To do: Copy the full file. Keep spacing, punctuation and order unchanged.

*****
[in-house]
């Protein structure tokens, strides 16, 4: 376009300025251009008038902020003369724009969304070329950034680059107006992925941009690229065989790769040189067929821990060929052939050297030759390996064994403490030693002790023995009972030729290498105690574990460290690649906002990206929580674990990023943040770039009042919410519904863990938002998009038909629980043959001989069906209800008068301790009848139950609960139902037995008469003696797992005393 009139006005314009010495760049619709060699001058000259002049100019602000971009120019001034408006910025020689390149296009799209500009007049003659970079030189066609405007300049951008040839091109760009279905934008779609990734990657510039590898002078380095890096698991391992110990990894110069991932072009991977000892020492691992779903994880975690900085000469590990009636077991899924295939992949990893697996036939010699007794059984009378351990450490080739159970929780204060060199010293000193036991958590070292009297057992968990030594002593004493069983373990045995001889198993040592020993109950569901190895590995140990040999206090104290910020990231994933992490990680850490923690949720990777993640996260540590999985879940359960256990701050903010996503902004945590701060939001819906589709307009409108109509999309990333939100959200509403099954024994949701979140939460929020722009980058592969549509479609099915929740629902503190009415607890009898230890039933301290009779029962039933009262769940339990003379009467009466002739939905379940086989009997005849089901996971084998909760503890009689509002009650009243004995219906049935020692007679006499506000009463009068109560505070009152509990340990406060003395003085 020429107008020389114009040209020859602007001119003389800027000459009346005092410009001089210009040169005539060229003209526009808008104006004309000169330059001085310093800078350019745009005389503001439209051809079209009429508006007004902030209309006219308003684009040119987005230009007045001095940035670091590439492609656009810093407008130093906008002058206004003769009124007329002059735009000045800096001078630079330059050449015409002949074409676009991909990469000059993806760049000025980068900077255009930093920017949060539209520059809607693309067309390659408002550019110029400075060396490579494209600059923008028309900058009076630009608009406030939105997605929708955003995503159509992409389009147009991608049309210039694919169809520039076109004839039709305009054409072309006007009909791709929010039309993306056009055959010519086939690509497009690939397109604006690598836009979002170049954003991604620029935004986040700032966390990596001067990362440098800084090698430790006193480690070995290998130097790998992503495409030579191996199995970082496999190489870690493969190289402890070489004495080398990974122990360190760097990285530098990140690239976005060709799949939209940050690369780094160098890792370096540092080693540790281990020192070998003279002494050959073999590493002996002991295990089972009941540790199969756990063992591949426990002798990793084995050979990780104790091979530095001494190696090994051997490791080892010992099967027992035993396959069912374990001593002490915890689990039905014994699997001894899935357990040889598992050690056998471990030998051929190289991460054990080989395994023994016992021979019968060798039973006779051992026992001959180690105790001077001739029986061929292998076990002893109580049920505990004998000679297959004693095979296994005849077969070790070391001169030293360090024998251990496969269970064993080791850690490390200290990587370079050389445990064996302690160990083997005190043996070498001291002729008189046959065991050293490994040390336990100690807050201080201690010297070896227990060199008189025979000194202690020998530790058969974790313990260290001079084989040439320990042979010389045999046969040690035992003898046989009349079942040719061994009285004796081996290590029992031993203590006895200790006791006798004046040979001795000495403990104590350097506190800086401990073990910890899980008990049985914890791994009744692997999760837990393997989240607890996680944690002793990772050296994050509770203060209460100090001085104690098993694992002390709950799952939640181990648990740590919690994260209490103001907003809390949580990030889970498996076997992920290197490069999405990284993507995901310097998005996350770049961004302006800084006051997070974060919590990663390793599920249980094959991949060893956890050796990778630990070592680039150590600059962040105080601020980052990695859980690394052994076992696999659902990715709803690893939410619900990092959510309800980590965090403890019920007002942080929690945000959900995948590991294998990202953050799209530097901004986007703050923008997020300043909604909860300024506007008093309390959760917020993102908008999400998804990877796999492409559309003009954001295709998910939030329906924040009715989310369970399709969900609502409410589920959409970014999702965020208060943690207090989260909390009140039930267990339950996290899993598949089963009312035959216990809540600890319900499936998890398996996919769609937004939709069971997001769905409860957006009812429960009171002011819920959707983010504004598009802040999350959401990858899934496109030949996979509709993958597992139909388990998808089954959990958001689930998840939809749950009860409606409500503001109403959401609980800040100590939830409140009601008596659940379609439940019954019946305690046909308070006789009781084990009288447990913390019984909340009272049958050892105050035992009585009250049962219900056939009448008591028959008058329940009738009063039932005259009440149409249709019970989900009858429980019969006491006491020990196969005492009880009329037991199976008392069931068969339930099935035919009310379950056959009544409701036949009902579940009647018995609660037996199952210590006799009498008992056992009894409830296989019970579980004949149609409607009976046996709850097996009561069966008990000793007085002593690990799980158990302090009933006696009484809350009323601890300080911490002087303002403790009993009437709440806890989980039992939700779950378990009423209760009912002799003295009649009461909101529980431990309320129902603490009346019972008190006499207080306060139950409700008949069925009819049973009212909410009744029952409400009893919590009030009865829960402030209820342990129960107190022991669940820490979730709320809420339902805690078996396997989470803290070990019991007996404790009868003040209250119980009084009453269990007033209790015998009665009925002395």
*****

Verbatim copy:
[in-house]
């Protein structure tokens, strides 16, 4: 376009300025251009008038902020003369724009969304070329950034680059107006992925941009690229065989790769040189067929821990060929052939050297030759390996064994403490030693002790023995009972030729290498105690574990460290690649906002990206929580674990990023943040770039009042919410519904863990938002998009038909629980043959001989069906209800008068301790009848139950609960139902037995008469003696797992005393 009139006005314009010495760049619709060699001058000259002049100019602000971009120019001034408006910025020689390149296009799209500009007049003659970079030189066609405007300049951008040839091109760009279905934008779609990734990657510039590898002078380095890096698991391992110990990894110069991932072009991977000892020492691992779903994880975690900085000469590990009636077991899924295939992949990893697996036939010699007794059984009378351990450490080739159970929780204060060199010293000193036991958590070292009297057992968990030594002593004493069983373990045995001889198993040592020993109950569901190895590995140990040999206090104290910020990231994933992490990680850490923690949720990777993640996260540590999985879940359960256990701050903010996503902004945590701060939001819906589709307009409108109509999309990333939100959200509403099954024994949701979140939460929020722009980058592969549509479609099915929740629902503190009415607890009898230890039933301290009779029962039933009262769940339990003379009467009466002739939905379940086989009997005849089901996971084998909760503890009689509002009650009243004995219906049935020692007679006499506000009463009068109560505070009152509990340990406060003395003085 020429107008020389114009040209020859602007001119003389800027000459009346005092410009001089210009040169005539060229003209526009808008104006004309000169330059001085310093800078350019745009005389503001439209051809079209009429508006007004902030209309006219308003684009040119987005230009007045001095940035670091590439492609656009810093407008130093906008002058206004003769009124007329002059735009000045800096001078630079330059050449015409002949074409676009991909990469000059993806760049000025980068900077255009930093920017949060539209520059809607693309067309390659408002550019110029400075060396490579494209600059923008028309900058009076630009608009406030939105997605929708955003995503159509992409389009147009991608049309210039694919169809520039076109004839039709305009054409072309006007009909791709929010039309993306056009055959010519086939690509497009690939397109604006690598836009979002170049954003991604620029935004986040700032966390990596001067990362440098800084090698430790006193480690070995290998130097790998992503495409030579191996199995970082496999190489870690493969190289402890070489004495080398990974122990360190760097990285530098990140690239976005060709799949939209940050690369780094160098890792370096540092080693540790281990020192070998003279002494050959073999590493002996002991295990089972009941540790199969756990063992591949426990002798990793084995050979990780104790091979530095001494190696090994051997490791080892010992099967027992035993396959069912374990001593002490915890689990039905014994699997001894899935357990040889598992050690056998471990030998051929190289991460054990080989395994023994016992021979019968060798039973006779051992026992001959180690105790001077001739029986061929292998076990002893109580049920505990004998000679297959004693095979296994005849077969070790070391001169030293360090024998251990496969269970064993080791850690490390200290990587370079050389445990064996302690160990083997005190043996070498001291002729008189046959065991050293490994040390336990100690807050201080201690010297070896227990060199008189025979000194202690020998530790058969974790313990260290001079084989040439320990042979010389045999046969040690035992003898046989009349079942040719061994009285004796081996290590029992031993203590006895200790006791006798004046040979001795000495403990104590350097506190800086401990073990910890899980008990049985914890791994009744692997999760837990393997989240607890996680944690002793990772050296994050509770203060209460100090001085104690098993694992002390709950799952939640181990648990740590919690994260209490103001907003809390949580990030889970498996076997992920290197490069999405990284993507995901310097998005996350770049961004302006800084006051997070974060919590990663390793599920249980094959991949060893956890050796990778630990070592680039150590600059962040105080601020980052990695859980690394052994076992696999659902990715709803690893939410619900990092959510309800980590965090403890019920007002942080929690945000959900995948590991294998990202953050799209530097901004986007703050923008997020300043909604909860300024506007008093309390959760917020993102908008999400998804990877796999492409559309003009954001295709998910939030329906924040009715989310369970399709969900609502409410589920959409970014999702965020208060943690207090989260909390009140039930267990339950996290899993598949089963009312035959216990809540600890319900499936998890398996996919769609937004939709069971997001769905409860957006009812429960009171002011819920959707983010504004598009802040999350959401990858899934496109030949996979509709993958597992139909388990998808089954959990958001689930998840939809749950009860409606409500503001109403959401609980800040100590939830409140009601008596659940379609439940019954019946305690046909308070006789009781084990009288447990913390019984909340009272049958050892105050035992009585009250049962219900056939009448008591028959008058329940009738009063039932005259009440149409249709019970989900009858429980019969006491006491020990196969005492009880009329037991199976008392069931068969339930099935035919009310379950056959009544409701036949009902579940009647018995609660037996199952210590006799009498008992056992009894409830296989019970579980004949149609409607009976046996709850097996009561069966008990000793007085002593690990799980158990302090009933006696009484809350009323601890300080911490002087303002403790009993009437709440806890989980039992939700779950378990009423209760009912002799003295009649009461909101529980431990309320129902603490009346019972008190006499207080306060139950409700008949069925009819049973009212909410009744029952409400009893919590009030009865829960402030209820342990129960107190022991669940820490979730709320809420339902805690078996396997989470803290070990019991007996404790009868003040209250119980009084009453269990007033209790015998009665009925002395």